A Taste For Tomatoes by Ron Vanderhoff

/, Tomatoes/A Taste For Tomatoes by Ron Vanderhoff

A Taste For Tomatoes by Ron Vanderhoff

As Steve Goto stood in front of the long table covered with 65 varieties of plated, chopped tomatoes, the aptly nick-named “Tomato King” told the expectant crowd of mostly home gardeners, “This was the best year in tomatoes. I hope you all are seeing the same.”



The crowd of two to three hundred all waiting patiently to line up to taste the diced samples of heirloom and hybrid tomatoes, heartily agreed. But a lot of their success they attributed to Goto, who is one of the top tomato-growing experts in the country. “We followed what he said to do and we had a great year,” said Ken, an amateur gardener from Laguna Niguel as he sat in the outdoor amphitheater.


Every March, Goto conducts free seminars at Roger’s Gardens on how to raise tomatoes, including tips on how to select the best varieties, prepare the soil and fend off critters and disease. Many in the audience during the tasting Saturday were like Ken, who had attended the spring seminars and was told then about the late August summer tasting. “I gotta come back for that!” Ken recalled telling himself.

Goto, who joked about having a background in banking instead of horticulture, said the first sessions in March were all about “growing,” and this second part was all about “tasting.” After receiving a ballot with all 65 varieties listed, the audience was invited to line up, start sampling the tomatoes and vote for their favorites. The tomatoes ranged from deep red to bright orange and yellow, including various hues of purplish and brownish green, and many shades of green. One of the most brightly colored and varied was aptly called “Berkeley Tie Dye.”  In general, the reds were the most acidic; the yellows, such as the popular cherry Sungold, were mild and sweet; and the black and purples boasted a complex, smoky flavor. The one all white variety, called Great White, was among the mildest. Several tomato tasters literally swooned over the variety called Paul Robeson.

An avid gardener from San Bernardino named Steve said that he tasted at least three new types of tomatoes that he couldn’t wait to plant next summer: Mango, Pork Chop and Apple.  “They were all amazing and sweet,” said Steve, who grew 21 varieties this year, and reported that Kellogg’s Breakfast, Cherokee Purple and Cherokee Chocolate were his top performers.

During the tasting, attendees also got to sample Goto’s wife’s famous salsa. The recipe is simple:  65 different types of tomatoes finely chopped, the juice of a navel orange and garlic salt—all mixed to taste. The secret, of course, is using a variety of the most delicious homegrown tomatoes!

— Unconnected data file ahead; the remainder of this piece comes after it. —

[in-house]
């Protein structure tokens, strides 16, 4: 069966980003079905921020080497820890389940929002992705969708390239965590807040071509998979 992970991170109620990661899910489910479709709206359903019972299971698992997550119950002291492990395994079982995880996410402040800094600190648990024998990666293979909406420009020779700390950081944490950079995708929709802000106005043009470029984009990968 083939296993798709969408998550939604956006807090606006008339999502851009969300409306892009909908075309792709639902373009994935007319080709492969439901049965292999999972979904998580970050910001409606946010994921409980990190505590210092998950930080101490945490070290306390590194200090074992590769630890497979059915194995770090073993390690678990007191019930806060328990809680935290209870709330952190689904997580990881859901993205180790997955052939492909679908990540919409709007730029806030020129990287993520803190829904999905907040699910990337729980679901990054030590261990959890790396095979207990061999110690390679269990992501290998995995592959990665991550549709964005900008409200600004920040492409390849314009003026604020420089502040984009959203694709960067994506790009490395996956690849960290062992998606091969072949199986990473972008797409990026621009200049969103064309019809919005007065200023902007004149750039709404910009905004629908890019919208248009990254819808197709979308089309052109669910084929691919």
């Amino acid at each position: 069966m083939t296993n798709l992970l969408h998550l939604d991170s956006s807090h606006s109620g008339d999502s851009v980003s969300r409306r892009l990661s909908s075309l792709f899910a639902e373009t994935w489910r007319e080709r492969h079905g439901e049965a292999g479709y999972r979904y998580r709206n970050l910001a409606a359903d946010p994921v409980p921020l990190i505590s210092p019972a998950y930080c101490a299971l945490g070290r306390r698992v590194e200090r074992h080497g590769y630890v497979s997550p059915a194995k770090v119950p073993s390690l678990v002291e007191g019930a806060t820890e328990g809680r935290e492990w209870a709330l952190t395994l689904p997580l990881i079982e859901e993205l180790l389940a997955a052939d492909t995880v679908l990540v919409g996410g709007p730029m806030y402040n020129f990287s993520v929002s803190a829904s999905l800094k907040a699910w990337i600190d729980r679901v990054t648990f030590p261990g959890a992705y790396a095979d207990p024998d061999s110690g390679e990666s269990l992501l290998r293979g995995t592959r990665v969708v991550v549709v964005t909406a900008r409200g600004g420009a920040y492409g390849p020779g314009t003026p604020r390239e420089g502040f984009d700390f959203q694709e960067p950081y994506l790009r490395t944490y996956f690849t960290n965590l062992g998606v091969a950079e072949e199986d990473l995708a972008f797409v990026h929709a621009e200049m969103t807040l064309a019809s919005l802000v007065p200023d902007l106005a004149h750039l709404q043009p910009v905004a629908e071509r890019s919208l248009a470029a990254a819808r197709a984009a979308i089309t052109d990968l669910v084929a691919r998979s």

Based on the ballot results, the top three tasting tomatoes were Brandy Boy, Chocolate and Momotaro. Interestingly, this year Roger’s Gardens decided to secretly include a couple tomatoes from the local grocery store, as a type of “test.” Included under the made-up name of “Ralph’s Wonder,” this store-bought tomato was purchased on special for 99-cents a pound at Ralph’s. As expected, it did not place well. Below are all the results:

TASTING BALLOT RESULTS

Score Name

4.43   Brandy Boy
4.40   Chocolate
4.38   Momotaro
4.22   Japanese Pink Cherry
4.16   Snow White Cherry
4.07   Kellogg’s Breakfast
4.05   Sungold Cherry
4.00   Yellow Pear
4.00   Mr. Green
4.00   Black Krim
4.00   Black From Tula
3.92   Torbay
3.90   Marveled Stripe
3.89   Mango
3.88   Cherokee Chocolate
3.80   Manitoba
3.73   Sunburst
3.71   Nebraska Wedding
3.67   Sweet Baby Girl
3.67   Anana
3.63   Rutgers
3.60   Cuban Yellow Grape
3.59   Indigo BlueRose
3.58   Lemon
3.56   Andrew Rahart Jumbo Red
3.53   Berkeley Tie Dye
3.50   Santa Fe Cherry
3.50   Pineapple
3.44   Copia
3.42   Giant Belgium
3.40   Yellow Zebra
3.40   Dixie Golden Giant
3.38   Jetsetter
3.38   Black Cherry
3.33   Persimmon
3.33   Green Zebra
3.30   Glacier
3.27   Brandywine
3.27   Arkansas Traveler
3.23   Paul Robeson
3.20   Black
3.13   Hawaiian Pineapple
3.08   Porkchop
3.00   White Wonder
3.00   Red Pear
3.00   Legend
3.00   Cherokee
3.00   Black Prince
3.00   Better Boy
2.92   Nyogas
2.92   Big Zebra
2.92   Apple
2.91   Aunt Ruby’s German Green
2.89   Mr. Stripey
2.81   Japanese Black Trifele
2.78   Siletz
2.75   German Stripe
2.67   Unknown
2.60   Lucky Cross
2.60   Cherokee Purple
2.43   Solanum pimpinellifolium
2.38   Carbon
2.33   Siberia
2.20   Great White
2.11   Ralph’s Wonder
2.00   Valencia
2.00   Super Sioux
2.00   Big Beef
2.00   Abraham Lincoln

By | 2017-09-29T15:29:17+00:00 August 31st, 2012|Gardening, Tomatoes|1 Comment

About the Author:

One Comment

  1. Sunshine Shird December 13, 2012 at 7:49 pm - Reply

    Very useful info, thank you very much!

Leave A Comment